Using observations from the European Southern Observatory’s Very Large Telescope, the researchers found telltale signs of new planetary life within a dense disc of dust and gas around the young star AB Aurigae.
According to the researchers, it could be the first ever direct evidence of a baby planet coming into existence.
“Thousands of exoplanets have been identified so far, but little is known about how they form,” said Anthony Boccaletti, who led the study from the Observatoire de Paris.
“We need to observe very young systems to really capture the moment when planets form.”
Unfortunately, it has historically been very difficult to capture images of these young discs that are sharp and deep enough to find the “twist” marking where a planet is being born.
But the new images feature a stunning spiral of dust and gas around AB Aurigae, located 520 light-years away from Earth in the constellation of Auriga – the charioteer.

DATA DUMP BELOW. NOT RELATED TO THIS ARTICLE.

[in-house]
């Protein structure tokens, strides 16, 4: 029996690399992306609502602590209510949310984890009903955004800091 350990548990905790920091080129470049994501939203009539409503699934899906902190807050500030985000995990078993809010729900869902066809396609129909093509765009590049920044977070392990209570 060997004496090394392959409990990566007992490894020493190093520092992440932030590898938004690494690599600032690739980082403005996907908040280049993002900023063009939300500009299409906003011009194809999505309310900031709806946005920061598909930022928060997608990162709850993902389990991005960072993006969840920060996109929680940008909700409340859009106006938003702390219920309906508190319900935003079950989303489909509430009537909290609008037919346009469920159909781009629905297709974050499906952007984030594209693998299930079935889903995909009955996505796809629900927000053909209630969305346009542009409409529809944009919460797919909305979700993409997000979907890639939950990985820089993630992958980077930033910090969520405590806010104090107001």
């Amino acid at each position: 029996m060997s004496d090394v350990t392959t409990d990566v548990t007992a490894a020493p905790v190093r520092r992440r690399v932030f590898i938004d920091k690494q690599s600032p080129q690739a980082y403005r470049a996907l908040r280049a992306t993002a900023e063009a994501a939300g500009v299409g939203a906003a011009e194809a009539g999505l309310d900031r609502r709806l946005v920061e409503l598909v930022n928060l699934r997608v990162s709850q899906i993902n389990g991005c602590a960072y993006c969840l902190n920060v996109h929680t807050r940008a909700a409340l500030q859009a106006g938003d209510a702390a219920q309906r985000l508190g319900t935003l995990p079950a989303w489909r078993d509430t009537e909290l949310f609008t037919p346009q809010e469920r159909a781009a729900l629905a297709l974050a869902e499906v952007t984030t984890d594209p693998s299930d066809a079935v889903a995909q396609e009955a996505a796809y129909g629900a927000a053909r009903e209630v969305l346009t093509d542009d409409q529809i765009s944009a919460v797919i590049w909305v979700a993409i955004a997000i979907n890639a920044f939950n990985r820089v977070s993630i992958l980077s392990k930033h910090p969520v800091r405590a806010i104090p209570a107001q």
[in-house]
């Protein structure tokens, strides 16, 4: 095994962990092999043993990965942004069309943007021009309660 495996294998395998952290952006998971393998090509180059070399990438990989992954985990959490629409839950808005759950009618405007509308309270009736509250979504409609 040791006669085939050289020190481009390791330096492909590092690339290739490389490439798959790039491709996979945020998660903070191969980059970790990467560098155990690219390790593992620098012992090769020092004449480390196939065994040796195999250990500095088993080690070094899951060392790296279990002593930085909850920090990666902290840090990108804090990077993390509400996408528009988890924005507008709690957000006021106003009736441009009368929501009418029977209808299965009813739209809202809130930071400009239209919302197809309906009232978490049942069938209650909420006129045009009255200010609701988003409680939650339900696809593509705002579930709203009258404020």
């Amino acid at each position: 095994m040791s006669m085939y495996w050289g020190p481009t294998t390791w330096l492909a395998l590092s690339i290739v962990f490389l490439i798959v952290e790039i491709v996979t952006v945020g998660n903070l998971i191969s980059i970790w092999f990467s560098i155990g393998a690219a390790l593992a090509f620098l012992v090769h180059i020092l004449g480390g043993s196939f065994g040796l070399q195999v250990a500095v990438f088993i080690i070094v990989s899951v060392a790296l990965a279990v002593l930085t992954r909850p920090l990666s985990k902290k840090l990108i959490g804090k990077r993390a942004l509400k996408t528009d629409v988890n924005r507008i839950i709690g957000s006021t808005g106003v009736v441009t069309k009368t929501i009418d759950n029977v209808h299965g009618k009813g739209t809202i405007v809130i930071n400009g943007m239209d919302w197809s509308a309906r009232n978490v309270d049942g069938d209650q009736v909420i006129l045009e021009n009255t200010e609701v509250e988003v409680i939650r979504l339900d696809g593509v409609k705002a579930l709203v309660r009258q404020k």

The baby planets create disturbances in the disc surrounding the star, kinking its shape – like the waves behind a boat on a lake.
As the planet rotates around the central star, this wave gets shaped into a smaller spiral arm.
Close to the centre of the image of AB Aurigae, the bright yellow twist indicates a planet being born – at about the distance from the star as Neptune is from our sun.
Although astronomers know planets form from the disc of cold gas and dust surrounding young stars, this has not been directly observed before.
The new study published in the journal Astronomy & Astrophysics provides crucial clues allowing scientists to understand how this happens.
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